Boot volume (rear seats up / down)525L / 1380L
Turning circle12.2 metres
ANCAP safety rating5 Stars (2018)
Warranty3 years / unlimited km
Main competitorsMercedes-Benz CLS
Price as tested (ex on-road costs)$163,700

Let’s assume though, that the coupe-like stylings of the S7 have won you over, and you’re looking at dropping 160 large on the luxury liftback. What does your money bring to the garage?

Externally, the ‘S’ treatment distinguishes the S7 from regular A7s with blacked-out exterior elements include the grille and a more aggressively-styled body kit complemented by 21-inch alloys.

The S7 certainly cuts an imposing figure on the road, at once low and wide and with that swooping roofline lending it a performance aesthetic. Our test car was finished in Glacier White, the pick of the eight-colour no-cost option palette, in our opinion. The metallic white hue sets off the black ‘S’ exterior treatment perfectly. It looks aggressive from any angle, fast even when standing still.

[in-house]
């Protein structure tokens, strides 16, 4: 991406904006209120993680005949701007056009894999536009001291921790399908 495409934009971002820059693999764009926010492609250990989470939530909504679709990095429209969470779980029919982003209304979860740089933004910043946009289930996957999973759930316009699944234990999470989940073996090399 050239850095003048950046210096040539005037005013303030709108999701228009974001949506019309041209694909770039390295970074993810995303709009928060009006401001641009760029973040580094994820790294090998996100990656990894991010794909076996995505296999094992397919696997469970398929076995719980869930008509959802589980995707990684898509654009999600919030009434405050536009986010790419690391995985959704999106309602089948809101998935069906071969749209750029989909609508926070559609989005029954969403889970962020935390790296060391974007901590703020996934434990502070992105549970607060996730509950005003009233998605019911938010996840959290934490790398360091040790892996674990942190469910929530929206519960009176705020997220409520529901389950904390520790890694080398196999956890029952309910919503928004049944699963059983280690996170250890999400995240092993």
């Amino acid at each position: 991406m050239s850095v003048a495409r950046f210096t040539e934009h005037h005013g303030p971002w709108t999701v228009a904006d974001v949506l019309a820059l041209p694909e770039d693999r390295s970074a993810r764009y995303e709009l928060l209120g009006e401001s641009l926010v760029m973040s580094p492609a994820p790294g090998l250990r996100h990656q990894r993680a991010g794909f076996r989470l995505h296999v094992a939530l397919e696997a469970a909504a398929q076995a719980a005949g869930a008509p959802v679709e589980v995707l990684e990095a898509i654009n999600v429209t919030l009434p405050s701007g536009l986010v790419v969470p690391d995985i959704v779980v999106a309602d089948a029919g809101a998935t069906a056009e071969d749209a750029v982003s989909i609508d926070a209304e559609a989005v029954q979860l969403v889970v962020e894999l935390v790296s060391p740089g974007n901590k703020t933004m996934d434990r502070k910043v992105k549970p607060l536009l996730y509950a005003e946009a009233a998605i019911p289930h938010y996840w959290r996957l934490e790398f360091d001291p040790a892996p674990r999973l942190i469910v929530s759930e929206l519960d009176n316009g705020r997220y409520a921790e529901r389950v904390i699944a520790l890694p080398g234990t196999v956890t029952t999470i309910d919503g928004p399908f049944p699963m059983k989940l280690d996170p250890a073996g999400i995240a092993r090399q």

The standard equipment list is extensive too, as you’d expect from a car in this price bracket. Adaptive air suspension is the headline act, while a panoramic roof, privacy glass, HD Matrix LED headlights, soft-touch door closing and a powered tailgate with foot-gesture control.

Inside, premium Valcona leather seats are complemented by swathes of Nappa trimmings on major touchpoints including the centre console, armrests and dashboard. Brushed aluminium inlays add some visual highlights, accented nicely by optional ($1700) carbon twill inlays.

The cabin, like most Audi interiors, remains a place of restraint. There’s an elegance to its uncluttered visage, a contrast to the oft-busy and blingy cabins of some of its rivals. It feels solid too, with no flimsiness in evidence. It looks and feels like a prestige car should.

The Valcona-trimmed seats are comfortable and supportive and feature electric adjustment with lumbar support and a memory setting for the driver. The front seats are heated, too.

Audi’s twin-screen set-up is a peach too, the haptic feedback of the touchscreens satisfying and tactile to use. The S7 runs Audi’s MMI navigation plus operating system with 3D satellite navigation, DAB+ radio, wireless Apple CarPlay and Android Auto smartphone integration and a premium Bang & Olufsen sound system.

The S7 Sportback, unsurprisingly, scores Audi’s excellent Virtual Cockpit driver display, configurable in myriad ways to best suit your needs. Other brands have followed Audi’s lead in offering digital driver displays, but none have come close to the intuitiveness and clarity of Audi’s set-up. It remains the standard-bearer.